City, AWA, Logan team up to tackle sewer problems

39th Street residents voice complaints over storm runoff

Chad Williams looks over the saturated yard of his Maple Avenue home in Altoona on Monday afternoon. Rain water overflows a drainage ditch behind his property. “It’s disgusting,” Williams said in describing conditions caused by failing septic systems, the lack of sanitary line and inadequate storm drainage. (Mirror photo by William Kibler)

The city, the Altoona Water Authority and Logan Township are working together to solve problems with sanitary sewage and storm runoff along 39th Street in Eldorado, which runs downhill past Walnut, Oak and Maple avenues.

The efforts came to light last week after residents complained at a City Council meeting about storm runoff problems that have plagued them for years.

The complaints followed gripes at a council meeting in April from a man whose plans to build a home on 39th Street have been frustrated because of the lack of a sanitary sewer line.

Both sanitary and storm sewer preparations are in the works, but they’re not likely to be completed soon enough to satisfy the complainants, said Interim City Manager Peter Marshall.

One resident cried on the podium as he recounted his problem with sewer water crossing his yard, where his grandchildren swim in a pool.

“It’s disgusting,” said Chad Williams, who lives on the 3900 block of Maple Avenue, describing conditions caused by failing septic systems, the lack of a sanitary line to solve that problem and the lack of adequate storm drainage.

Storm runoff has troubled the Sinisi family for 24 years, since they moved into their home just below Williams’ house without realizing the previous owner had flooding issues with runoff.

The continuation of that flooding would prevent them from selling their home at a reasonable price, Marianne Sinisi said.

The city installed a pipe to help the runoff problem, the Sinisis installed another pipe to catch water from the first one and later installed a wall — investing a total of $8,000 — while Williams has done work too, but the runoff still overwhelms the ineffectual infrastructure, Sinisi said.

Another neighbor talked about “the geyser in my yard.”

“I’m asking that something be done,” Sinisi said.

“We’re working hard to come up with a solution,” Marshall said.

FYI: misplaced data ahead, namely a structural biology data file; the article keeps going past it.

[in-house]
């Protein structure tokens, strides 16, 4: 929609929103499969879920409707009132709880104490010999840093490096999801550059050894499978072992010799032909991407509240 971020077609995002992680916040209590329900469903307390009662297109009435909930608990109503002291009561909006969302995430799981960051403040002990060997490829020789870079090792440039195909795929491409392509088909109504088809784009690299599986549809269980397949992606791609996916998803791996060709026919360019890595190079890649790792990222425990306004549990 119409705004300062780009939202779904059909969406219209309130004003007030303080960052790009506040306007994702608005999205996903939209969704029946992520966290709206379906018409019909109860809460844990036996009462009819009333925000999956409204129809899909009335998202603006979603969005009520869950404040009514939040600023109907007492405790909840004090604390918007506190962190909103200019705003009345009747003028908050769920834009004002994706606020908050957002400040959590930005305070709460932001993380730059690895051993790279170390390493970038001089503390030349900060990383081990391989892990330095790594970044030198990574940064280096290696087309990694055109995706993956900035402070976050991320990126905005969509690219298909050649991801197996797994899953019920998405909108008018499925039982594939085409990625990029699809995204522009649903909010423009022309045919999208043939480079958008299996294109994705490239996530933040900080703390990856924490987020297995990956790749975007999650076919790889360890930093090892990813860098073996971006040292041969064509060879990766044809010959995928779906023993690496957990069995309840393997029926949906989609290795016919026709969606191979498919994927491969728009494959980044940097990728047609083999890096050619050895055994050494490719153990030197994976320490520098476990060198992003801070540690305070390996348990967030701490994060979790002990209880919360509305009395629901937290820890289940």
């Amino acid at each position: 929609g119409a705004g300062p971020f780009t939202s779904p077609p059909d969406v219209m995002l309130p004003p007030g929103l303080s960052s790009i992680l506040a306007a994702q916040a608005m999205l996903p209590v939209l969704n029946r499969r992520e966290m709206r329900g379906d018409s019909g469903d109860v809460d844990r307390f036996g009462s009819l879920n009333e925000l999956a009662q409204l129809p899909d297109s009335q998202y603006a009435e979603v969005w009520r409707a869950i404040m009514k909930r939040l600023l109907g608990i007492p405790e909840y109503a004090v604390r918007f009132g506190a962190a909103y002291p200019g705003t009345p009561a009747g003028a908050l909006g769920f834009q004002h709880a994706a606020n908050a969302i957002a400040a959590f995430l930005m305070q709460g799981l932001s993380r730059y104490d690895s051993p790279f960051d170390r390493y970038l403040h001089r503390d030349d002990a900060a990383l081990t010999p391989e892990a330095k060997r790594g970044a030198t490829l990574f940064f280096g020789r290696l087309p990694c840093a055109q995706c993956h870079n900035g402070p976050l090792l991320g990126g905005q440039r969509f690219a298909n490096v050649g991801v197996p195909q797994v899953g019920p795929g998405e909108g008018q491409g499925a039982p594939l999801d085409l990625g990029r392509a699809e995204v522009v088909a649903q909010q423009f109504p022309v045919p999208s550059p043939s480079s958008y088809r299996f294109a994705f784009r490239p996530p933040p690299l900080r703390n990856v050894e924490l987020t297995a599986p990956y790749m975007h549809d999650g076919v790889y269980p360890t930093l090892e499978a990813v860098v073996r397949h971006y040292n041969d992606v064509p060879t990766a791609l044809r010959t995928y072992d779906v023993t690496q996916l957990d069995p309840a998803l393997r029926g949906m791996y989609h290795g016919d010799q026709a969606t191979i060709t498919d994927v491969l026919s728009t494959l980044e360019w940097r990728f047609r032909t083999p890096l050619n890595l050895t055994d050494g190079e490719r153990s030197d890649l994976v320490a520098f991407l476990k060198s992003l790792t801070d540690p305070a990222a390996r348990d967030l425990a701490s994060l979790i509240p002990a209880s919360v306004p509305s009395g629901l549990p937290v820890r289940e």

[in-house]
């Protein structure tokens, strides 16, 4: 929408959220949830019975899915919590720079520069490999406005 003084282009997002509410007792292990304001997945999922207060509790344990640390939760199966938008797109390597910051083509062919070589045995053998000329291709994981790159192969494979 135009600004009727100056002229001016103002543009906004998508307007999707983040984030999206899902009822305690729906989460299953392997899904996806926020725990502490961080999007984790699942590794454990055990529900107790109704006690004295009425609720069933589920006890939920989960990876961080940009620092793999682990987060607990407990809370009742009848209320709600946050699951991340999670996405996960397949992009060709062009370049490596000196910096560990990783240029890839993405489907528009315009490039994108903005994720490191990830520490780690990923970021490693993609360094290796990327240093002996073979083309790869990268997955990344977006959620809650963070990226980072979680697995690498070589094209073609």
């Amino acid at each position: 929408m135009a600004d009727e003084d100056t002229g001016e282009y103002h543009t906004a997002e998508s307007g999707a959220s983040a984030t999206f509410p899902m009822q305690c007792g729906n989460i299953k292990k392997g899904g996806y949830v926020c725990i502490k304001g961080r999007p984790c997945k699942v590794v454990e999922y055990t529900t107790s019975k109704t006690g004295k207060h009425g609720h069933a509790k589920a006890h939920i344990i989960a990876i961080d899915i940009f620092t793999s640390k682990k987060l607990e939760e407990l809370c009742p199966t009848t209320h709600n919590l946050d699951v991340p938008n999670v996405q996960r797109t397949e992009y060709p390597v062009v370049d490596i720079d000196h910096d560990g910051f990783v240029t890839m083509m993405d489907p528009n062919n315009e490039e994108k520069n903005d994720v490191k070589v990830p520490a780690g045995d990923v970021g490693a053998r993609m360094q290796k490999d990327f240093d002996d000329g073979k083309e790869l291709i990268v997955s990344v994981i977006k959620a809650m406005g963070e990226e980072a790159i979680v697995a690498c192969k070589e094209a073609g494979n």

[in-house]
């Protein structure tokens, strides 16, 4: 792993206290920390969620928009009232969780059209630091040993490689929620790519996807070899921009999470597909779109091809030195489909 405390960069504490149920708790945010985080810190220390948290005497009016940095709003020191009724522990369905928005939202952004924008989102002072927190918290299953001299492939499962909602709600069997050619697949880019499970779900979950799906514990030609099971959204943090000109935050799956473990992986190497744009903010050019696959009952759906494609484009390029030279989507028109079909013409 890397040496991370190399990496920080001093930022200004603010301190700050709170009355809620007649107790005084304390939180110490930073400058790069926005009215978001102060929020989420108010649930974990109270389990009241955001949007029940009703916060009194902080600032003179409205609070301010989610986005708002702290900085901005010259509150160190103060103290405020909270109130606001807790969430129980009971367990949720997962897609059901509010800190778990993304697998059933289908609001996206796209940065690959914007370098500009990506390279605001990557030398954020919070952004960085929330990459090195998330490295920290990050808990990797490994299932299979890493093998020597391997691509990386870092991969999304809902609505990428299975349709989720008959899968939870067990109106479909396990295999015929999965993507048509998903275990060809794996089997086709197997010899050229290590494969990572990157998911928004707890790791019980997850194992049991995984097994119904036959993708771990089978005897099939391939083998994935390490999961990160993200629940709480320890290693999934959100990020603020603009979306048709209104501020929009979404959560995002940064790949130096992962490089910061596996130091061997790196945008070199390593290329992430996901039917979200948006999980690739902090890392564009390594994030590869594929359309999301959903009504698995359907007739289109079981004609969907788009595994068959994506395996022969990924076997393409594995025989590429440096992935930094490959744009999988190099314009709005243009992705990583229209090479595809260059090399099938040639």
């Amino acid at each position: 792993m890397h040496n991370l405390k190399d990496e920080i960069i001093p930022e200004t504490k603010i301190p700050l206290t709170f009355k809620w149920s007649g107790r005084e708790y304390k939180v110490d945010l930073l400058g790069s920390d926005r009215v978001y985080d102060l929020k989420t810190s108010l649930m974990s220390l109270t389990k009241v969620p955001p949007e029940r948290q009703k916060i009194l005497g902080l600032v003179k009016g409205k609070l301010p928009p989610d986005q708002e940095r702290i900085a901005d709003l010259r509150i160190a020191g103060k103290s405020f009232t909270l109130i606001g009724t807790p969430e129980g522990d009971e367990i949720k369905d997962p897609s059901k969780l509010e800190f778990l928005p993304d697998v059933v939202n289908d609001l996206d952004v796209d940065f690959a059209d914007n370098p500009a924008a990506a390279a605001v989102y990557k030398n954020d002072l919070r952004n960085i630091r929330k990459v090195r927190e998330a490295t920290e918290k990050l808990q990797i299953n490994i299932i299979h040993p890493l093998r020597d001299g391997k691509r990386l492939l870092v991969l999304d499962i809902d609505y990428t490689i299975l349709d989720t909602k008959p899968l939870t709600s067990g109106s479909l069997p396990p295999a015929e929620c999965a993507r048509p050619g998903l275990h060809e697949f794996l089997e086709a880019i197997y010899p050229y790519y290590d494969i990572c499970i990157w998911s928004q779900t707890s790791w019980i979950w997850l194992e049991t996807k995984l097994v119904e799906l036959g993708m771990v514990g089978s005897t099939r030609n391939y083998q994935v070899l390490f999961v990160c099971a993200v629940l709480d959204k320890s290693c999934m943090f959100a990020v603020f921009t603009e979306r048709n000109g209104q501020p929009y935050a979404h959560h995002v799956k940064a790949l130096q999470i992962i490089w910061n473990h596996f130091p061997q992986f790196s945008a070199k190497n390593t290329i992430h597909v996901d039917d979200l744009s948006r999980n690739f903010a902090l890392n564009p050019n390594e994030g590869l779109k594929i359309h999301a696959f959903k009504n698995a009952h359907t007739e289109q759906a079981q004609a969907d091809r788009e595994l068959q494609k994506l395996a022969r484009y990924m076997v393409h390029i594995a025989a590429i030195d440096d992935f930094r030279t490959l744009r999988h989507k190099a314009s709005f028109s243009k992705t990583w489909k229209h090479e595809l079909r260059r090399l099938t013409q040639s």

“We’re getting very close,” said City Councilman Dave Butterbaugh. “But we need to ensure we do things the right way.”

It will be expensive, he indicated.

The likely solution to the storm runoff problem is a detention pond, Marshall said.

The solution to the sanitary problem is a line extension — although council tabled a resolution that was on the agenda that would have authorized that extension, pending the availability of more information.

The resolution called for complying with a DEP order to correct the sanitary sewer problem by completing the design of the line extension to serve four homes and four lots and applying a “special assessment” to help pay for the project.

The order was in response to the complaint in April from the man whose construction plans have been delayed.

The sanitary project serving those eight sites would cost $156,000, according to a memo from Marshall included in the council meeting packet.

The Altoona Water Authority, in accord with its policy, would do the $74,000 installation without charging the city or the property owners, according to the memo, which proposed three options for covering the remaining $82,000 cost.

In one, each of the eight property owners would pay a $10,000 assessment over either five years or 10 years, with interest.

In another, the city would cover the $24,000 cost of repaving, permits and easements, so the owners would need to pay only $7,000 over either five or 10 years.

In the third option, the city would cover the cost of repaving, permits and easements and also pay 10 percent of the remaining cost for the owners of the homes — though not for the owners of the lots.

The line would extend 1,200 feet, Public Works Director Nate Kissell said previously.

“We’re actively concerned,” Councilwoman Christie Jordan told the residents. “We’re not ignoring you.”

Meanwhile, the Logan Township supervisors have talked about an extension of their own, which would attach to the city’s and go another 1,200 feet, to take care of three problem properties and open up additional ones for development, officials have said.

Logan Township Manager Tim Brown met with township Sewer Department Director Dave Pozgar last week to discuss issues, Brown said.

If the city fails to construct its extension, the township would need to undertake a more difficult and expensive project involving a pump station, township Planning Director Cassandra Schmick has said.

The township has talked about using Community Development Block Grant money for its portion of the work.

The supervisors are awaiting more information on the project, said Chairman Jim Patterson and Supervisor Joe Metzgar.

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